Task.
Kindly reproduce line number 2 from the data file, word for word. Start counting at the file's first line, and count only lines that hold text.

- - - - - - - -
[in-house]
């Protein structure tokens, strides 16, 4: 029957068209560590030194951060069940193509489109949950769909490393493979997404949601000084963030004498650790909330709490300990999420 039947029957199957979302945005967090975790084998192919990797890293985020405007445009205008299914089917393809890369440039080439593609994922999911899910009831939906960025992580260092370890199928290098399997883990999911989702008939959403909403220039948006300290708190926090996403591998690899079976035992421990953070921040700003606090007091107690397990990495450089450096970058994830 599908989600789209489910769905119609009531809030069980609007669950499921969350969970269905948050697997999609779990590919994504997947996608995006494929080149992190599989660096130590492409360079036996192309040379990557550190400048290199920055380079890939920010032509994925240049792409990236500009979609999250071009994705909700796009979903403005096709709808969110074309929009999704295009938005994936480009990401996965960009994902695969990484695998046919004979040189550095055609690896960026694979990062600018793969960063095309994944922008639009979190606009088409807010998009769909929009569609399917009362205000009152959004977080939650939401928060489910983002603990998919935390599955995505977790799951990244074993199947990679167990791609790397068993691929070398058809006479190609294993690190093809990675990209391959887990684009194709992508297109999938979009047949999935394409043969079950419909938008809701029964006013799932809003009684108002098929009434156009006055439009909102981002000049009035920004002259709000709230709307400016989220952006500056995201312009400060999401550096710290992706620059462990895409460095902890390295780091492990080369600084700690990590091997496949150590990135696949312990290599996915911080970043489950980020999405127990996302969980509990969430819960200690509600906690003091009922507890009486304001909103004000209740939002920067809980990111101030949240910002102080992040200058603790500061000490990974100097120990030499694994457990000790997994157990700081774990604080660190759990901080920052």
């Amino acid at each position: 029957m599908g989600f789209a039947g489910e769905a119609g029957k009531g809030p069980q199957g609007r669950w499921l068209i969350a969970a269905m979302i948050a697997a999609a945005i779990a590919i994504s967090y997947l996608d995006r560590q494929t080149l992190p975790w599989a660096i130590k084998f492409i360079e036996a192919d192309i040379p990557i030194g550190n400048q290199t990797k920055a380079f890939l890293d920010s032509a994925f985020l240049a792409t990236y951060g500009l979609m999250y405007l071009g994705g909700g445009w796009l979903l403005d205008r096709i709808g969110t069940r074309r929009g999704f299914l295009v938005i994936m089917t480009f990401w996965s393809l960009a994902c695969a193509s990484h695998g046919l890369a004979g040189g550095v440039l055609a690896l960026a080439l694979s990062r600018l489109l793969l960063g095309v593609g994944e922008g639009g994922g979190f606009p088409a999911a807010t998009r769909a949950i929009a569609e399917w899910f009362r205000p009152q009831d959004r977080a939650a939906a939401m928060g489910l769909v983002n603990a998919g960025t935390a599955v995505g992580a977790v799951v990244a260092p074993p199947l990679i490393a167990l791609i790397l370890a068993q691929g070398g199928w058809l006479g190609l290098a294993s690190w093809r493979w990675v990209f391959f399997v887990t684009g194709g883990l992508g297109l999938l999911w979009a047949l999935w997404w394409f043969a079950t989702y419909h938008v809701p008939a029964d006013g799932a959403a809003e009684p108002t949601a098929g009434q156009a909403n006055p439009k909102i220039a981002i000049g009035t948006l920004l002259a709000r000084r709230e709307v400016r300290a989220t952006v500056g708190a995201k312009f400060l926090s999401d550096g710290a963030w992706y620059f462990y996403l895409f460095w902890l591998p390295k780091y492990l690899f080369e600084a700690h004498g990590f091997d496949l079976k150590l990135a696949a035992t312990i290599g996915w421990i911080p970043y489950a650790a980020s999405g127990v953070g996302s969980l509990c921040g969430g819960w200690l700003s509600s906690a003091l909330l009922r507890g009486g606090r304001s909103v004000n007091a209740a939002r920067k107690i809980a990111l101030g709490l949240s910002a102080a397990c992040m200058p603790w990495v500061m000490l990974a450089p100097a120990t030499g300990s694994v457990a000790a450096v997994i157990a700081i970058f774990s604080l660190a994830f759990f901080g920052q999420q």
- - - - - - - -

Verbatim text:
């Protein structure tokens, strides 16, 4: 029957068209560590030194951060069940193509489109949950769909490393493979997404949601000084963030004498650790909330709490300990999420 039947029957199957979302945005967090975790084998192919990797890293985020405007445009205008299914089917393809890369440039080439593609994922999911899910009831939906960025992580260092370890199928290098399997883990999911989702008939959403909403220039948006300290708190926090996403591998690899079976035992421990953070921040700003606090007091107690397990990495450089450096970058994830 599908989600789209489910769905119609009531809030069980609007669950499921969350969970269905948050697997999609779990590919994504997947996608995006494929080149992190599989660096130590492409360079036996192309040379990557550190400048290199920055380079890939920010032509994925240049792409990236500009979609999250071009994705909700796009979903403005096709709808969110074309929009999704295009938005994936480009990401996965960009994902695969990484695998046919004979040189550095055609690896960026694979990062600018793969960063095309994944922008639009979190606009088409807010998009769909929009569609399917009362205000009152959004977080939650939401928060489910983002603990998919935390599955995505977790799951990244074993199947990679167990791609790397068993691929070398058809006479190609294993690190093809990675990209391959887990684009194709992508297109999938979009047949999935394409043969079950419909938008809701029964006013799932809003009684108002098929009434156009006055439009909102981002000049009035920004002259709000709230709307400016989220952006500056995201312009400060999401550096710290992706620059462990895409460095902890390295780091492990080369600084700690990590091997496949150590990135696949312990290599996915911080970043489950980020999405127990996302969980509990969430819960200690509600906690003091009922507890009486304001909103004000209740939002920067809980990111101030949240910002102080992040200058603790500061000490990974100097120990030499694994457990000790997994157990700081774990604080660190759990901080920052």